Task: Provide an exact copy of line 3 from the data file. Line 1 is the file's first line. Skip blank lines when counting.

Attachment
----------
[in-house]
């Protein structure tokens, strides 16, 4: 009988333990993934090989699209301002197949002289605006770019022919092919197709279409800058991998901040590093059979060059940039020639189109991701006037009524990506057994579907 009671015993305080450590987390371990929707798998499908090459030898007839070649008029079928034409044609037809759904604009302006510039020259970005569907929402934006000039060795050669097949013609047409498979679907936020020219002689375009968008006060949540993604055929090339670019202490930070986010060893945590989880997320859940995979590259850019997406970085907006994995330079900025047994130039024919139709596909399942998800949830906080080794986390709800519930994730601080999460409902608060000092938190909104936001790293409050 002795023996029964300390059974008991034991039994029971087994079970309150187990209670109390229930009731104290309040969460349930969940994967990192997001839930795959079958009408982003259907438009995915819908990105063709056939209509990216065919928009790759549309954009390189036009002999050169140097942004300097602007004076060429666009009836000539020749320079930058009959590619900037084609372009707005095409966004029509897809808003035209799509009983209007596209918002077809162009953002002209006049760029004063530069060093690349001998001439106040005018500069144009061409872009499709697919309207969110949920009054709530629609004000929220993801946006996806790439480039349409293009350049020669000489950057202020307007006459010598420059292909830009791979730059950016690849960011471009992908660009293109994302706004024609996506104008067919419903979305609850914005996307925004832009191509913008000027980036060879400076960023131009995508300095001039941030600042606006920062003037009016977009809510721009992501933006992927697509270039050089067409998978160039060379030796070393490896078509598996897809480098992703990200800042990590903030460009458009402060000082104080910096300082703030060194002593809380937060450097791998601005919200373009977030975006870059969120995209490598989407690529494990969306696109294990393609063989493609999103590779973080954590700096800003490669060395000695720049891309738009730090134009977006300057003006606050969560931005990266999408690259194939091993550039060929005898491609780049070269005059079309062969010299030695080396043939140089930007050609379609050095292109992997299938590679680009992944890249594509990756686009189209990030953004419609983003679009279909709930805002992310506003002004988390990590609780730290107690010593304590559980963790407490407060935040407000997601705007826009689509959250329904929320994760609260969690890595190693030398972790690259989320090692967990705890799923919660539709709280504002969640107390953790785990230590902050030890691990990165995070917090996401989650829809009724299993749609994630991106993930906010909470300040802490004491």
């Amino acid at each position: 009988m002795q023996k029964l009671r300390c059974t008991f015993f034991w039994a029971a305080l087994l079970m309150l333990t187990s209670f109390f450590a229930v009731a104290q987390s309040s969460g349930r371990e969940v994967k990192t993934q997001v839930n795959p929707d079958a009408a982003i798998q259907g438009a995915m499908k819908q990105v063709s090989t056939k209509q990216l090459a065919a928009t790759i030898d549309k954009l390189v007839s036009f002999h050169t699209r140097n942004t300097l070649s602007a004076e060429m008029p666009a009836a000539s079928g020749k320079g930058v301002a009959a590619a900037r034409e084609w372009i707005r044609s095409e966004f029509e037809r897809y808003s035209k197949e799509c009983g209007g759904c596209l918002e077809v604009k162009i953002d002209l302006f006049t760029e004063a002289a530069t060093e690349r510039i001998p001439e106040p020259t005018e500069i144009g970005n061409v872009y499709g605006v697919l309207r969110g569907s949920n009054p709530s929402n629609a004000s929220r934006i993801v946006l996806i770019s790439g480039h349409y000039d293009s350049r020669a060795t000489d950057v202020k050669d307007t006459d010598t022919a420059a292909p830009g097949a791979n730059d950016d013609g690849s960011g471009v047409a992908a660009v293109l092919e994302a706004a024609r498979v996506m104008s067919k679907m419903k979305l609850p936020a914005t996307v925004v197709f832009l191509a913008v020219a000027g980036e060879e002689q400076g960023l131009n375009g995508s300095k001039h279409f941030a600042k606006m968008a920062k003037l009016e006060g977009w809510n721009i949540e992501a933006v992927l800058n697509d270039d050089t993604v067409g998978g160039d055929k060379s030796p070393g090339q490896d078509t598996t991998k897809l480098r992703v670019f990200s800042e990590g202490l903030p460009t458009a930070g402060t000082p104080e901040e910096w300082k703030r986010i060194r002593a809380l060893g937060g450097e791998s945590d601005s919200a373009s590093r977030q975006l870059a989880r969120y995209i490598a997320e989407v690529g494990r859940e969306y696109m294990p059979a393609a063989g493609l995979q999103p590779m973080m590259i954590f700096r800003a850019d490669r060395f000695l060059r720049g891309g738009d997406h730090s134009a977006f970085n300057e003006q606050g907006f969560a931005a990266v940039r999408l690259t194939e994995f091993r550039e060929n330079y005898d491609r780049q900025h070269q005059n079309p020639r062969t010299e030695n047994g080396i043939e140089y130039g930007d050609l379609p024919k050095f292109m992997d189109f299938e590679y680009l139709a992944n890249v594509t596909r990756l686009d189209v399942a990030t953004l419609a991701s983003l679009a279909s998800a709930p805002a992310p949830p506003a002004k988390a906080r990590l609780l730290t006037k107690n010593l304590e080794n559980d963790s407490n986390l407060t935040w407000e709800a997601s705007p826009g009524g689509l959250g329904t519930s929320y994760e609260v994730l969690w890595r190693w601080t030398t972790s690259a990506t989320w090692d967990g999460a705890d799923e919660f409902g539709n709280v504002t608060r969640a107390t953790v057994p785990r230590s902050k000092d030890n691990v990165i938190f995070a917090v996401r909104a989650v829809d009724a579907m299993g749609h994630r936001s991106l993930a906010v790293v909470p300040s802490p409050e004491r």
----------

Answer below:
């Amino acid at each position: 009988m002795q023996k029964l009671r300390c059974t008991f015993f034991w039994a029971a305080l087994l079970m309150l333990t187990s209670f109390f450590a229930v009731a104290q987390s309040s969460g349930r371990e969940v994967k990192t993934q997001v839930n795959p929707d079958a009408a982003i798998q259907g438009a995915m499908k819908q990105v063709s090989t056939k209509q990216l090459a065919a928009t790759i030898d549309k954009l390189v007839s036009f002999h050169t699209r140097n942004t300097l070649s602007a004076e060429m008029p666009a009836a000539s079928g020749k320079g930058v301002a009959a590619a900037r034409e084609w372009i707005r044609s095409e966004f029509e037809r897809y808003s035209k197949e799509c009983g209007g759904c596209l918002e077809v604009k162009i953002d002209l302006f006049t760029e004063a002289a530069t060093e690349r510039i001998p001439e106040p020259t005018e500069i144009g970005n061409v872009y499709g605006v697919l309207r969110g569907s949920n009054p709530s929402n629609a004000s929220r934006i993801v946006l996806i770019s790439g480039h349409y000039d293009s350049r020669a060795t000489d950057v202020k050669d307007t006459d010598t022919a420059a292909p830009g097949a791979n730059d950016d013609g690849s960011g471009v047409a992908a660009v293109l092919e994302a706004a024609r498979v996506m104008s067919k679907m419903k979305l609850p936020a914005t996307v925004v197709f832009l191509a913008v020219a000027g980036e060879e002689q400076g960023l131009n375009g995508s300095k001039h279409f941030a600042k606006m968008a920062k003037l009016e006060g977009w809510n721009i949540e992501a933006v992927l800058n697509d270039d050089t993604v067409g998978g160039d055929k060379s030796p070393g090339q490896d078509t598996t991998k897809l480098r992703v670019f990200s800042e990590g202490l903030p460009t458009a930070g402060t000082p104080e901040e910096w300082k703030r986010i060194r002593a809380l060893g937060g450097e791998s945590d601005s919200a373009s590093r977030q975006l870059a989880r969120y995209i490598a997320e989407v690529g494990r859940e969306y696109m294990p059979a393609a063989g493609l995979q999103p590779m973080m590259i954590f700096r800003a850019d490669r060395f000695l060059r720049g891309g738009d997406h730090s134009a977006f970085n300057e003006q606050g907006f969560a931005a990266v940039r999408l690259t194939e994995f091993r550039e060929n330079y005898d491609r780049q900025h070269q005059n079309p020639r062969t010299e030695n047994g080396i043939e140089y130039g930007d050609l379609p024919k050095f292109m992997d189109f299938e590679y680009l139709a992944n890249v594509t596909r990756l686009d189209v399942a990030t953004l419609a991701s983003l679009a279909s998800a709930p805002a992310p949830p506003a002004k988390a906080r990590l609780l730290t006037k107690n010593l304590e080794n559980d963790s407490n986390l407060t935040w407000e709800a997601s705007p826009g009524g689509l959250g329904t519930s929320y994760e609260v994730l969690w890595r190693w601080t030398t972790s690259a990506t989320w090692d967990g999460a705890d799923e919660f409902g539709n709280v504002t608060r969640a107390t953790v057994p785990r230590s902050k000092d030890n691990v990165i938190f995070a917090v996401r909104a989650v829809d009724a579907m299993g749609h994630r936001s991106l993930a906010v790293v909470p300040s802490p409050e004491r």